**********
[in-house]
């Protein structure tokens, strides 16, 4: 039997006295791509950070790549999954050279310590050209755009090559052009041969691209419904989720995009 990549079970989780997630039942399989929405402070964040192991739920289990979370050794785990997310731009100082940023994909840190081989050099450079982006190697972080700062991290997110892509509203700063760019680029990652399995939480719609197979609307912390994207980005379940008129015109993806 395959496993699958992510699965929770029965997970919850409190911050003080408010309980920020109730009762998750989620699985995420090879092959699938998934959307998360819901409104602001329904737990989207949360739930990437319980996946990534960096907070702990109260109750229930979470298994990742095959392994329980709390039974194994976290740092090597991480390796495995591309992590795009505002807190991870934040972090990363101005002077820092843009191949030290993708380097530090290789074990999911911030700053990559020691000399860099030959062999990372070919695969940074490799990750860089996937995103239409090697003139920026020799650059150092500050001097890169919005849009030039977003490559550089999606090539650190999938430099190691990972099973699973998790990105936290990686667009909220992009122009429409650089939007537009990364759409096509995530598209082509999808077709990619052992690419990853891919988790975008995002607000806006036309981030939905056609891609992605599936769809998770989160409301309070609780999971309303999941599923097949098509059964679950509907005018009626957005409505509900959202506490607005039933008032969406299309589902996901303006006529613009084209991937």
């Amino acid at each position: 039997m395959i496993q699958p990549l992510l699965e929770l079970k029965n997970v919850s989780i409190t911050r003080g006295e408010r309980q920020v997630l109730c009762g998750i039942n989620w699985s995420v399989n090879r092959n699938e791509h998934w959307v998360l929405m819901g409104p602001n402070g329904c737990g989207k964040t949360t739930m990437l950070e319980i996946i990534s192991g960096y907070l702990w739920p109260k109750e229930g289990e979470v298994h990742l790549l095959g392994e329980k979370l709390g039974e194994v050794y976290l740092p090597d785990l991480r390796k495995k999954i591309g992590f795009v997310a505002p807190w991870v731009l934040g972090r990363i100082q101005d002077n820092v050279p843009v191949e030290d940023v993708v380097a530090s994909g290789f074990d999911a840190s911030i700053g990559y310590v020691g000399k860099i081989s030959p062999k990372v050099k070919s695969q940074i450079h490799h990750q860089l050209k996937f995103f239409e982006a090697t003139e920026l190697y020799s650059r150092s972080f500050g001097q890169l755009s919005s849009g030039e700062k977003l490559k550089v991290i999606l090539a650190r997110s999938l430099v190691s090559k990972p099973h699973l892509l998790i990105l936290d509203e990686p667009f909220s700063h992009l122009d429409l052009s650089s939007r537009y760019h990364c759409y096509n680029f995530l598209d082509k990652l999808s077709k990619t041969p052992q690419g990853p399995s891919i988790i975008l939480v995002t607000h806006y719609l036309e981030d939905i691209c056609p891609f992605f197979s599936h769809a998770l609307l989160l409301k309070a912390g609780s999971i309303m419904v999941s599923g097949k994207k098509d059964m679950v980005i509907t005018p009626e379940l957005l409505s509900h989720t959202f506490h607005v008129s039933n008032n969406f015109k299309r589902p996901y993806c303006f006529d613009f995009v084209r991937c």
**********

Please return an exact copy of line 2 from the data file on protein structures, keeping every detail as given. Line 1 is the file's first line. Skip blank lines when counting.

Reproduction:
């Protein structure tokens, strides 16, 4: 039997006295791509950070790549999954050279310590050209755009090559052009041969691209419904989720995009 990549079970989780997630039942399989929405402070964040192991739920289990979370050794785990997310731009100082940023994909840190081989050099450079982006190697972080700062991290997110892509509203700063760019680029990652399995939480719609197979609307912390994207980005379940008129015109993806 395959496993699958992510699965929770029965997970919850409190911050003080408010309980920020109730009762998750989620699985995420090879092959699938998934959307998360819901409104602001329904737990989207949360739930990437319980996946990534960096907070702990109260109750229930979470298994990742095959392994329980709390039974194994976290740092090597991480390796495995591309992590795009505002807190991870934040972090990363101005002077820092843009191949030290993708380097530090290789074990999911911030700053990559020691000399860099030959062999990372070919695969940074490799990750860089996937995103239409090697003139920026020799650059150092500050001097890169919005849009030039977003490559550089999606090539650190999938430099190691990972099973699973998790990105936290990686667009909220992009122009429409650089939007537009990364759409096509995530598209082509999808077709990619052992690419990853891919988790975008995002607000806006036309981030939905056609891609992605599936769809998770989160409301309070609780999971309303999941599923097949098509059964679950509907005018009626957005409505509900959202506490607005039933008032969406299309589902996901303006006529613009084209991937």